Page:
We Need To Change The Way We Think About Self-Control

"Just one more cookie...no, no, I can't. I have to eat healthier. Gosh, why am I so weak?"

"I need to start going to bed earlier. Why can't I control myself? I always end up watching way too many episodes on Netflix."

Do those thoughts sound somewhat familiar to you? If not, I'll give you a follow-up phrase that may make things clearer.

"I wish I had more self-control."

We've all said this sentence before, at one point or another, in a variety of different circumstances. As humans, we all fall to temptation every now and then. We look back and wish we had been a little bit more disciplined and strict with ourselves.

But why do we place such importance on self-control and this ability to regulate ourselves?

The answers might be obvious, but in this post, I want to take a different perspective on self-control and willpower. Hopefully by the end of it, we'll all be able to look at self-control in a different light.

Let's go!

What Is Self-Control?

We can define self-control as the way we manage our automatic impulses, emotions and actions in order to accomplish goals.

This includes goals like becoming healthier, cutting down your social media usage, or being more patient with others.

Self-control can be traced to the prefrontal cortex of the brain. This area controls planning, problem-solving, decision-making and impulse control.

Willpower is our ability to exert self-control, and we all practice it on a daily basis. When we exert self-control, we inhibit our normal, automatic or typically desired behaviour.

Getting out of bed in the morning, even when we really could use an extra hour of sleep.

Staying focused during a mind-numbing Zoom meeting (which totally could have been an email btw).

Eating just one brownie after dinner instead of two (or three).

Self-control isn’t a foreign concept, because we all have these tug-of-wars within ourselves. But we always feel like we can do more – be more restrained, more disciplined, exert more willpower.

We see self-control as a means to achieve our goals. But at what cost?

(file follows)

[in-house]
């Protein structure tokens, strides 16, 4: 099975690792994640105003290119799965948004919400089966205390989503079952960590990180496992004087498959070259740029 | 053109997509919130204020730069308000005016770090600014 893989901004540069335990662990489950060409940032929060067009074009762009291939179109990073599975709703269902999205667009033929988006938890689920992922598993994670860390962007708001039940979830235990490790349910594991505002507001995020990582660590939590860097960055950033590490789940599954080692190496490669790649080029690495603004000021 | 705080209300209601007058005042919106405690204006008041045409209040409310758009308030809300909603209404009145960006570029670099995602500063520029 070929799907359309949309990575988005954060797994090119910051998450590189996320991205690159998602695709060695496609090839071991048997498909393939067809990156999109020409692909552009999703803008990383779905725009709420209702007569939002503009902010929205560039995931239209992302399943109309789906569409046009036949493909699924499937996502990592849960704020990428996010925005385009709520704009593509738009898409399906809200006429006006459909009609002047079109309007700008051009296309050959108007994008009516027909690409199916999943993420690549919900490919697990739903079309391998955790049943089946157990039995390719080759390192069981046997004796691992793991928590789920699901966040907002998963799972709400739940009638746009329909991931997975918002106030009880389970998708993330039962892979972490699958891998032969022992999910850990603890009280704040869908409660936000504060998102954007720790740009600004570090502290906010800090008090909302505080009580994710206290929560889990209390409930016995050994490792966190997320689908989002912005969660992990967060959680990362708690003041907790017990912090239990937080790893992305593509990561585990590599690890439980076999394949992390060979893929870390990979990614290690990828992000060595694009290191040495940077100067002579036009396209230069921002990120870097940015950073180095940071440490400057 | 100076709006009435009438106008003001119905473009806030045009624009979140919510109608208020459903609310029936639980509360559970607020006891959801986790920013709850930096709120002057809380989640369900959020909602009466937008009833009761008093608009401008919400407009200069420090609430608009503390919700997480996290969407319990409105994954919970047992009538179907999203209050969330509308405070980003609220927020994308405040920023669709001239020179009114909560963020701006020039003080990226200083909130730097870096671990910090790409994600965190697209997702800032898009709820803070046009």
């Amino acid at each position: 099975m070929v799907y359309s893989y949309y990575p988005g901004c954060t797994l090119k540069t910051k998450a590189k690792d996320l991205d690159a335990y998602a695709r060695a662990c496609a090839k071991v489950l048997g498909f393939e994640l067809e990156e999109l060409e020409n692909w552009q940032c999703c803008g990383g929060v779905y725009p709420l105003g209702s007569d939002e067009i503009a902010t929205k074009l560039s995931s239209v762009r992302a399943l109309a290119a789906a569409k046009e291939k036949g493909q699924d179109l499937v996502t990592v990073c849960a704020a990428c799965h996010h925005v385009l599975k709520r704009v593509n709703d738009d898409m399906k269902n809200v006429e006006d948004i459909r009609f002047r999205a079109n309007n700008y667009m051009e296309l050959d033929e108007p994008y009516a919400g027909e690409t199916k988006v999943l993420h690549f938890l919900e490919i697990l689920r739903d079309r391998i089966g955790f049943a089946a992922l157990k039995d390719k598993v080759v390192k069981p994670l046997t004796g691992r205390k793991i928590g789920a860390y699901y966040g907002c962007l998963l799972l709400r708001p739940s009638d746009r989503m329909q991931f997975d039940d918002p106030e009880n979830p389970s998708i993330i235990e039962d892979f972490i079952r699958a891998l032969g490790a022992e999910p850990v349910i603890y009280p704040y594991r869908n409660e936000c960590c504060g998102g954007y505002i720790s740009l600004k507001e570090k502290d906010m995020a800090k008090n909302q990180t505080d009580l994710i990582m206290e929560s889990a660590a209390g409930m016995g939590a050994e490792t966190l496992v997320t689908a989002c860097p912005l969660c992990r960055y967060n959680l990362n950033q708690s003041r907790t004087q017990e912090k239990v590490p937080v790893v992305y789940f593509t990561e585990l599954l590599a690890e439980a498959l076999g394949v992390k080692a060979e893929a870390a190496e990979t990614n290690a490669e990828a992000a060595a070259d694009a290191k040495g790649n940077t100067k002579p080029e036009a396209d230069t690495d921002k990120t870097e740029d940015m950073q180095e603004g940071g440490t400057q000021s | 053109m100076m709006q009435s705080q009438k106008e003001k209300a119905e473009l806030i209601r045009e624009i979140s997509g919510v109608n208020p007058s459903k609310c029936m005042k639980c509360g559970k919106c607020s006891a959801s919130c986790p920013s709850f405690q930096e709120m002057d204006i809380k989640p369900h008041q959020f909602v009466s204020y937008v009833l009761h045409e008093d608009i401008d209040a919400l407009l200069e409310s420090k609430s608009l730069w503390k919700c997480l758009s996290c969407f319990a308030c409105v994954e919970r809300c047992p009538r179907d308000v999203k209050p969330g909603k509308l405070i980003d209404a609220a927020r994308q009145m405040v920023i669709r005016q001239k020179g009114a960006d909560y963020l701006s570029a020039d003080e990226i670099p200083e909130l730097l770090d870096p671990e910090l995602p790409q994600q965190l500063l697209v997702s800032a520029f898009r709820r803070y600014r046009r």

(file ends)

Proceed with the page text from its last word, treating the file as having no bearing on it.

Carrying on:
Self-Control - A Depletable Resource?

What we may not realize is that willpower is not an infinite resource that we should take for granted.

Exerting self-control requires energy, time and both cognitive and emotional effort. Depending on the behaviour, emotion or impulse we’re trying to control, the amount of effort can vary.

Ego Depletion

This brings us to the theory of ego-depletion. By continuously using up your reservoir of self-control, it will eventually run out.

Let’s look at an analogy developed by social psychologist Roy Baumeister, which compares willpower and self-control to a muscle.

So you start working out. In the beginning, you’ll be achy and a little sore. If you continue to work out without any kind of rest, that mild pain will become unbearable. It will prevent you from doing any more exercise and you'll take longer time to recover to get back to where you were before.

Self-control is similar. If you overwork and over-exert your self-control “muscle” on a certain task, you’ll eventually run out of willpower. You’ve used up all your energy and effort. You won’t have the same level of self-control to use on other tasks, leading to ego-depletion.

Like muscles, self-control can be strengthened and fatigued. Other factors also influence self-control and ego depletion, such as motivation, your expectations and emotions.

For example, if you’re feeling especially angry or sad, you may experience greater ego-depletion.

If you think that a task is going to be difficult or will require a lot of mental effort, you’ll find it takes a lot of willpower to complete.

If you’re forced to do something, you’ll have a lot less self-control than if you had the opportunity to make your own decision.

All this to say – self-control isn’t a straightforward or infinite resource that we’re all born with. So why do we see it as such a desirable and alluring skill?

Changing The Way We Think About Self-Control And Willpower

Let’s take a moment to step back – let’s think about the way we think about self-control and willpower.

As a society, we see people who have a great deal of self-control as more disciplined, accomplished and better than those who have less.

People who have “less” willpower and who may be more prone to giving into temptation are often seen as immature, childish and less capable than those with more willpower.

Sure, in some ways, this makes sense: children have less self-control than adults, and it’s a skill that we learn as we grow up.

But we’ve gone beyond seeing self-control as a skill that we can practice over the course of our life. We’ve come to see it as litmus test of morality and how “strong” a person is.